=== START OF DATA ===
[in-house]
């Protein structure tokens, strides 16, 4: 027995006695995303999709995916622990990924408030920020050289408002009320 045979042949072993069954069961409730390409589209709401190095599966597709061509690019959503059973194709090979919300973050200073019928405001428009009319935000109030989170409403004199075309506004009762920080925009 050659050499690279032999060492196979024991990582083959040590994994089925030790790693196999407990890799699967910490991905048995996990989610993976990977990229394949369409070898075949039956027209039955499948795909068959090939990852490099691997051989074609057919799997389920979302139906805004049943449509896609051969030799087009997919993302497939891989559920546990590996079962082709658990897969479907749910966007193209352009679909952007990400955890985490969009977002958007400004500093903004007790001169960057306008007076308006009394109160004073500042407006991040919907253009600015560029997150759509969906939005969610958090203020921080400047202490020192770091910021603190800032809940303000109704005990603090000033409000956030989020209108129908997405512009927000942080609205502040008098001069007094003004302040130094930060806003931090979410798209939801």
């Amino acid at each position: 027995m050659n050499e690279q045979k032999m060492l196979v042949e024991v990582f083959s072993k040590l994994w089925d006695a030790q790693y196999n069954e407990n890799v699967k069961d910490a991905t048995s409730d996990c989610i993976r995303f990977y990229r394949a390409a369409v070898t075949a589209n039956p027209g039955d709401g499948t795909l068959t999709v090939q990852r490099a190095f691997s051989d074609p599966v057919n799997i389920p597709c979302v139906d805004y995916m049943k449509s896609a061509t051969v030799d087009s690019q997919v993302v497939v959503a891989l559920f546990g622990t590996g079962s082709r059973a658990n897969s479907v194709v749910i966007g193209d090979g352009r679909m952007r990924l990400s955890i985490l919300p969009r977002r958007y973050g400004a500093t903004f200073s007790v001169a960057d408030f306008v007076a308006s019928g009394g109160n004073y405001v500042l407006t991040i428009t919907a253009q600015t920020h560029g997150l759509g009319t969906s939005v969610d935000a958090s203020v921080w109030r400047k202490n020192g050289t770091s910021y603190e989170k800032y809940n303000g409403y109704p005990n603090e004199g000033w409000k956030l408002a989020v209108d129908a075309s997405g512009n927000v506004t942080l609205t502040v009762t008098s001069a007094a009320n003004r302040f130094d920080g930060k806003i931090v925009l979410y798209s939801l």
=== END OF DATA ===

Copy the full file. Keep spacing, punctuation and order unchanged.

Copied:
[in-house]
């Protein structure tokens, strides 16, 4: 027995006695995303999709995916622990990924408030920020050289408002009320 045979042949072993069954069961409730390409589209709401190095599966597709061509690019959503059973194709090979919300973050200073019928405001428009009319935000109030989170409403004199075309506004009762920080925009 050659050499690279032999060492196979024991990582083959040590994994089925030790790693196999407990890799699967910490991905048995996990989610993976990977990229394949369409070898075949039956027209039955499948795909068959090939990852490099691997051989074609057919799997389920979302139906805004049943449509896609051969030799087009997919993302497939891989559920546990590996079962082709658990897969479907749910966007193209352009679909952007990400955890985490969009977002958007400004500093903004007790001169960057306008007076308006009394109160004073500042407006991040919907253009600015560029997150759509969906939005969610958090203020921080400047202490020192770091910021603190800032809940303000109704005990603090000033409000956030989020209108129908997405512009927000942080609205502040008098001069007094003004302040130094930060806003931090979410798209939801």
């Amino acid at each position: 027995m050659n050499e690279q045979k032999m060492l196979v042949e024991v990582f083959s072993k040590l994994w089925d006695a030790q790693y196999n069954e407990n890799v699967k069961d910490a991905t048995s409730d996990c989610i993976r995303f990977y990229r394949a390409a369409v070898t075949a589209n039956p027209g039955d709401g499948t795909l068959t999709v090939q990852r490099a190095f691997s051989d074609p599966v057919n799997i389920p597709c979302v139906d805004y995916m049943k449509s896609a061509t051969v030799d087009s690019q997919v993302v497939v959503a891989l559920f546990g622990t590996g079962s082709r059973a658990n897969s479907v194709v749910i966007g193209d090979g352009r679909m952007r990924l990400s955890i985490l919300p969009r977002r958007y973050g400004a500093t903004f200073s007790v001169a960057d408030f306008v007076a308006s019928g009394g109160n004073y405001v500042l407006t991040i428009t919907a253009q600015t920020h560029g997150l759509g009319t969906s939005v969610d935000a958090s203020v921080w109030r400047k202490n020192g050289t770091s910021y603190e989170k800032y809940n303000g409403y109704p005990n603090e004199g000033w409000k956030l408002a989020v209108d129908a075309s997405g512009n927000v506004t942080l609205t502040v009762t008098s001069a007094a009320n003004r302040f130094d920080g930060k806003i931090v925009l979410y798209s939801l």